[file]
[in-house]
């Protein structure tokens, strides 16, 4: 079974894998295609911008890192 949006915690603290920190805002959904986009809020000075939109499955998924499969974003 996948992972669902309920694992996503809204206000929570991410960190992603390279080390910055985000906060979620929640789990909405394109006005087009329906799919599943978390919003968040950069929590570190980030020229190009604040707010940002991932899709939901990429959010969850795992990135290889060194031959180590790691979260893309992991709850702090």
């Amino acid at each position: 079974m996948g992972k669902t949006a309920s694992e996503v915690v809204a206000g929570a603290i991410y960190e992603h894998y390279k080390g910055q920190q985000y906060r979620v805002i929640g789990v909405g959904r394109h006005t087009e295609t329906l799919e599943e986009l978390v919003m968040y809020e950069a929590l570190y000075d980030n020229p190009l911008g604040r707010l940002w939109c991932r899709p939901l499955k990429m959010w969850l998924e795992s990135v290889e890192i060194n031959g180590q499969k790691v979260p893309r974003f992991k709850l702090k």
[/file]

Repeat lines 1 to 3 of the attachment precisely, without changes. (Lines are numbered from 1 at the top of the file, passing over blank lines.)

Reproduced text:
[in-house]
């Protein structure tokens, strides 16, 4: 079974894998295609911008890192 949006915690603290920190805002959904986009809020000075939109499955998924499969974003 996948992972669902309920694992996503809204206000929570991410960190992603390279080390910055985000906060979620929640789990909405394109006005087009329906799919599943978390919003968040950069929590570190980030020229190009604040707010940002991932899709939901990429959010969850795992990135290889060194031959180590790691979260893309992991709850702090």
């Amino acid at each position: 079974m996948g992972k669902t949006a309920s694992e996503v915690v809204a206000g929570a603290i991410y960190e992603h894998y390279k080390g910055q920190q985000y906060r979620v805002i929640g789990v909405g959904r394109h006005t087009e295609t329906l799919e599943e986009l978390v919003m968040y809020e950069a929590l570190y000075d980030n020229p190009l911008g604040r707010l940002w939109c991932r899709p939901l499955k990429m959010w969850l998924e795992s990135v290889e890192i060194n031959g180590q499969k790691v979260p893309r974003f992991k709850l702090k």